Most folks that actually spec it down to a thumb knuckle are probably riders. Where determining sleeve length becomes more of an exercise. The pattern of the jacket, cuff seal, riding position, rise of the bars, etc., come into play. If the pattern isn’t on point for riding, then longer sleeves is the way to go. Just like Guppy said. I’ve gone that route on occasion. Those jackets usually don’t last in my stable. Too many proper riding jackets out there.

Yes - not being an MC rider myself, I only need to worry about style and what feels good to me in a leather jacket.
 

dudewuttheheck

My Mail is Forwarded Here
Messages
3,601
First of all, "vintage" is an extremely broad term. Not all jackets and wearing/style preferences were the same during the "vintage" era (which most people would consider 1920s-1970s for leather jackets roughly.)

Also, as several members have pointed out, motorcycle jackets specifically require longer sleeves because of how a person sits while on a motorcycle. If you are looking at pictures of people wearing leather jackets from the 1920s-1940s, there will probably be less motorcycle jackets and more general sports jackets and aviator jackets. That's just a theory based on the pictures I have seen. However, I have also seen plenty of pictures of people wearing leather jackets in the 30s and 40s where the sleeves are fairly long and in some cases, too long because the jackets are off the rack.
 

Salmosalar

A-List Customer
Messages
355
I would say these days it is just a matter of personal preference and aesthetics since very few of us will wear these jackets for their original purpose anyway - riding, flying or manual labour. Also, even back in the day for these original purposes the most practical sleeve length would vary depending on use - for manual labour and operating heavy machinery you definitely don't want loose flaps of leather in the way of your hands, but for sitting on a bike some extra length may be desirable, but even then that is dependent on the riding position and/or whether gloves or gauntlets are worn.

I suspect part of the perception of “ideal” length differing between Europe and N America for biker jackets stems from the riding styles - reaching up on a chopper is going to need longer sleeves than when laying over the tank of a Bonneville. Another factor wrt perception on biker jackets relates to when they were adopted by the (mostly non-riding) punk scene back in the 70#, as that is where many of the iconic images are rooted in our minds - the Ramones, Clash, Sex Pistols are all archetypal leather jacket wearers and most of them wore the sleeves well above the wrist. I don't think anyone would say Joey Ramone or Sid Vicious didn't know how to wear their jackets! Even those who did ride in that era often wore the sleeves short - Paul Simonon of The Clash being one obvious example. So I would say you could argue any length is “right” - personally, I prefer mine to sit right on the wrist bone and they just feel wrong (to me!) if they rest on the back of the hand…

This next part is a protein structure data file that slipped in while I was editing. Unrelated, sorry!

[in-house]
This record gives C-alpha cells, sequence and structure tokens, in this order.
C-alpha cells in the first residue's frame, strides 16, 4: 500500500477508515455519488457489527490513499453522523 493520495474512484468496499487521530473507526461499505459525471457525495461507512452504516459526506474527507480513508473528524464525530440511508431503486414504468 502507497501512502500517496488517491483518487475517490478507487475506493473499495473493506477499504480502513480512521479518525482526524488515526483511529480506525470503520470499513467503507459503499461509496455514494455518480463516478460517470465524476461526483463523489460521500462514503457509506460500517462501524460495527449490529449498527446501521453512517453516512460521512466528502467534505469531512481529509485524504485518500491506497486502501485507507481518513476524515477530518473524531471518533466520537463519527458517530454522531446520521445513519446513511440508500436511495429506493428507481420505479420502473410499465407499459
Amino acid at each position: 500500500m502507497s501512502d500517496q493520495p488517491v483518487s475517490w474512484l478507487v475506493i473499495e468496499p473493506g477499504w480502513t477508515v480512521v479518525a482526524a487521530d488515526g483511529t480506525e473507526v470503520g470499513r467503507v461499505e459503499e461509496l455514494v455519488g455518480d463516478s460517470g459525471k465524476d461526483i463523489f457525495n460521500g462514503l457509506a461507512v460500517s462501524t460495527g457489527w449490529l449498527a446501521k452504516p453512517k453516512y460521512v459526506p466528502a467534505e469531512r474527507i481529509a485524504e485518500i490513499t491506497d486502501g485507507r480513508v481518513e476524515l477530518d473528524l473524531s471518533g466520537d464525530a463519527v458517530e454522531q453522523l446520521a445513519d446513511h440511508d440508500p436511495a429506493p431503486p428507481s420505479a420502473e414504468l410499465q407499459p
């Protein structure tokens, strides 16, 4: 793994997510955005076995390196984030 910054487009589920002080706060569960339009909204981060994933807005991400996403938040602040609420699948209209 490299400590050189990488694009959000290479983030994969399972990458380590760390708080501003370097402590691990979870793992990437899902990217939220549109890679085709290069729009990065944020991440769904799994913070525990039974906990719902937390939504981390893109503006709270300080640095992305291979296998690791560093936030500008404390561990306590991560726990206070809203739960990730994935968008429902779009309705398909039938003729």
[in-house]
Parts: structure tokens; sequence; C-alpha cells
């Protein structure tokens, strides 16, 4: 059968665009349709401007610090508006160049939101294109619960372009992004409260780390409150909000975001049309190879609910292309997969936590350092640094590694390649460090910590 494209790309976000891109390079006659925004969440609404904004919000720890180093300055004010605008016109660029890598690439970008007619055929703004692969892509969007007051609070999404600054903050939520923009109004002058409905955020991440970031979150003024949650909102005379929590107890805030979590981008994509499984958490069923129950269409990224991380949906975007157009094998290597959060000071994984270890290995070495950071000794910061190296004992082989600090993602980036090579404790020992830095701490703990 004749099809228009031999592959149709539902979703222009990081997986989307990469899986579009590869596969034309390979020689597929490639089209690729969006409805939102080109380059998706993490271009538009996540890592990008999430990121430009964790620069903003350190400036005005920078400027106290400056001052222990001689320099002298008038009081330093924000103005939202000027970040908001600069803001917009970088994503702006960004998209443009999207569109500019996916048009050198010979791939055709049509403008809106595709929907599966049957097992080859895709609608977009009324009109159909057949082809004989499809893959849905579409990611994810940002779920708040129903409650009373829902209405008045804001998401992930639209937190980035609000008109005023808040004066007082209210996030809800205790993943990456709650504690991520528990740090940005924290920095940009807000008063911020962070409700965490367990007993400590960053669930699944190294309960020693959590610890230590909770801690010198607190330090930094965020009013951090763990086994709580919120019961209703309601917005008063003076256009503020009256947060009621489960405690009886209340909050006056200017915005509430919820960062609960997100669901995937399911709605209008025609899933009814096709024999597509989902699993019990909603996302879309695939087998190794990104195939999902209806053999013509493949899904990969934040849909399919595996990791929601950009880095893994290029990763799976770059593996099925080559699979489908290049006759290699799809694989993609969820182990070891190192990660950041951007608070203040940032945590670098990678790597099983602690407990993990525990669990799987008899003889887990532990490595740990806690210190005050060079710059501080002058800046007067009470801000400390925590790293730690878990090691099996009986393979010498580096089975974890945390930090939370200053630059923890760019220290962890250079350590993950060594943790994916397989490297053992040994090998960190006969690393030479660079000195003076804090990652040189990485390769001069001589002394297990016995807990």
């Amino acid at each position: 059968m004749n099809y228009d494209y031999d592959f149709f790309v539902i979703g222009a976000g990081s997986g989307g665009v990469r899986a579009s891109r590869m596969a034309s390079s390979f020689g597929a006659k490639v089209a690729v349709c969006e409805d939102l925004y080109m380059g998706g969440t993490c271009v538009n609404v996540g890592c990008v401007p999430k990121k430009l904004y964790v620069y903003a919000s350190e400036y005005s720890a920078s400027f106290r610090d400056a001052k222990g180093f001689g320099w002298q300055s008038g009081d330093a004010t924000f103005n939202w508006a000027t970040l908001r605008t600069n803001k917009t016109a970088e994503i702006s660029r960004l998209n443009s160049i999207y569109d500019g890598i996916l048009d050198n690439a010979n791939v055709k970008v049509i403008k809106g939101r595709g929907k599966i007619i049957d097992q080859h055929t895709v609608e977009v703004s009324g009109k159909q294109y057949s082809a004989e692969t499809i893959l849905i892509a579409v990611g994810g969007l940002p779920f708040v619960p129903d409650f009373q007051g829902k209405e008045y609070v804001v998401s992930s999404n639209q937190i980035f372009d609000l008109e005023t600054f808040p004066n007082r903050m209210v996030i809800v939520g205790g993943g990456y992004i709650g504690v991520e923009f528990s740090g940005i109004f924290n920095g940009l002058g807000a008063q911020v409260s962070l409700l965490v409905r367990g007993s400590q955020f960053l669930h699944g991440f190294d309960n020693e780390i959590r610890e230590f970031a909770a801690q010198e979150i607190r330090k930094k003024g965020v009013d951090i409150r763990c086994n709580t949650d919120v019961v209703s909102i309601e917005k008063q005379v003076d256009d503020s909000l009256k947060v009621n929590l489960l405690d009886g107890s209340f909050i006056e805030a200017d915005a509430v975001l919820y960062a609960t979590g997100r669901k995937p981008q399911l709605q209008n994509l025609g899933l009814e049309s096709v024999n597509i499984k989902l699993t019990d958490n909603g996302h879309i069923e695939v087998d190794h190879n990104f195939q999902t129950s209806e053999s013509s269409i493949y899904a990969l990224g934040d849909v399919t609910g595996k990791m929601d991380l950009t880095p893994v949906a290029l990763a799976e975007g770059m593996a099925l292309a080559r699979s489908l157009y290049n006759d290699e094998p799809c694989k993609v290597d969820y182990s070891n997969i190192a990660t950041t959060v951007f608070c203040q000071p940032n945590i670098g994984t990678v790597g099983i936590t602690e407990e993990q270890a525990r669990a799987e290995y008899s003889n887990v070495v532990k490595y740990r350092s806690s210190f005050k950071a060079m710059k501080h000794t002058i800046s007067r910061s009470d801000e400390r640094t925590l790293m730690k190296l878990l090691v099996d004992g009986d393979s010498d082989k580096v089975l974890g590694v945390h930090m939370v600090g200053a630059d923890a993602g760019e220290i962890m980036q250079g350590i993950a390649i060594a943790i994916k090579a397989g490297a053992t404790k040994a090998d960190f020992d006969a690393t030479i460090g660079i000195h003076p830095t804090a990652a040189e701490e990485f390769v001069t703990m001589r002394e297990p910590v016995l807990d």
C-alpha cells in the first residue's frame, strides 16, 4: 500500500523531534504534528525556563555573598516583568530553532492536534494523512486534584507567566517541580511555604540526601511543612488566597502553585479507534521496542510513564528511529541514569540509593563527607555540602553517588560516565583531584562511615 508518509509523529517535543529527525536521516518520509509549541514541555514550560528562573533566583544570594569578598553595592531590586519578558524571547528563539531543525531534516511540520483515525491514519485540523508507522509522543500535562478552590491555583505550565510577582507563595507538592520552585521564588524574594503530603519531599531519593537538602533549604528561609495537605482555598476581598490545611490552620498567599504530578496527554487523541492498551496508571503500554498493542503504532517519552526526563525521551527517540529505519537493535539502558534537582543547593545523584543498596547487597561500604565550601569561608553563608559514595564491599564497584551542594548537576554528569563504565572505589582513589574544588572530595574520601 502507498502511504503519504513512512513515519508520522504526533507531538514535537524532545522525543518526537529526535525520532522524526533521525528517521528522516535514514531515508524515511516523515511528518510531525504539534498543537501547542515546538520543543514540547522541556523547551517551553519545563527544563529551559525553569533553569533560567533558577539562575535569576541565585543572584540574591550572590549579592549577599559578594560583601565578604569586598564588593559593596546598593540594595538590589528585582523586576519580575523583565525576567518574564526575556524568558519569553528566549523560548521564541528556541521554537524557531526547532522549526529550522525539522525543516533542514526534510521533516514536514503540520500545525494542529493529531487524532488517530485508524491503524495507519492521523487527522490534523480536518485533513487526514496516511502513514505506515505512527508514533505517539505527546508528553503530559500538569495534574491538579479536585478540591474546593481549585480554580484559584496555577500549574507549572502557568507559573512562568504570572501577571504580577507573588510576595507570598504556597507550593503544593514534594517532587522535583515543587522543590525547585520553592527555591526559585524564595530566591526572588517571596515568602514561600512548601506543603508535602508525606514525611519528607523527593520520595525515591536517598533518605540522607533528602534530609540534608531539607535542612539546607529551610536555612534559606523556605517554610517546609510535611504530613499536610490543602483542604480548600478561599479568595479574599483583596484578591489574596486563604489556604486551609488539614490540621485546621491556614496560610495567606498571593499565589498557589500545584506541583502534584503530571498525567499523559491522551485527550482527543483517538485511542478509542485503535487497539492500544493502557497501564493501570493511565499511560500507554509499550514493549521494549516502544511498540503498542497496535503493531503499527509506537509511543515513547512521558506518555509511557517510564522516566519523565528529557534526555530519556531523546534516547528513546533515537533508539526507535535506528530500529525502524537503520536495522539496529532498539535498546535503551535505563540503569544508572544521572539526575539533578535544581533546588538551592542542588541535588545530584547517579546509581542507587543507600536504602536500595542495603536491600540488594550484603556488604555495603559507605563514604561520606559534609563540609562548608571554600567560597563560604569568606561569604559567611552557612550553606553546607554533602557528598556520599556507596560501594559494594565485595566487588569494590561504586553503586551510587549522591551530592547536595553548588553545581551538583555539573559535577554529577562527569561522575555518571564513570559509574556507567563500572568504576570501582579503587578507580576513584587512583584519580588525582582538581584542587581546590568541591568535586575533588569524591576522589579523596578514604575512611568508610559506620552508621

Bfd70

My Mail is Forwarded Here
Messages
3,553
Location
Chicago
I’m with you @BlueSteel . I don’t like the cuff on my hand at all.
My test for the perfect length sleeve is to stand with my arms straight down. Then i hinge my wrist 90 degrees down. The palm shouldn’t touch the cuff at all but miss it by about 1/4”. That is admittedly some TFL OCD, but thats the way i like it.
 
Messages
15,680
I wholeheartedly agree, which is something that has considerably changed from just a few years back, when I couldn't stand having more than my fingertips sticking out of the sleeves.

I've been giving this some thought recently as I started feeling downright annoyed with sleeves that touch my hand. I'm still all for having my wrists covered and I don't feel that's going to change any time soon but I'm done with bunched up cuffs pushing against my hand for absolutely no reason whatsoever.

And that's a great observation regarding the purpose of our leather jackets. How many people actually ride in their cafe racers or D-pockets nowadays - Let alone do anything that specific styles of leather jackets were designed for? Saying 5% might even be an exaggeration. Plus, overly long sleeves have never proven practical on a motorcycle and don't mean jack when you're sitting on a sports bike, like Ducati. You want your wrists covered on a bike? Gauntlets are your only option. Anything else is a serious case of leather jacket romanticism.

I mean, think about it - Not one single professional modern racing jacket has sleeves that even touch your hands! It's all about the pattern of the jacket, which has to be perfect enough to ensure that the cuffs stay set in place no matter how far forward you have extended your arms. So, IMO, overly long sleeves on a motorcycle jacket is a telltale sign of an amateur hour.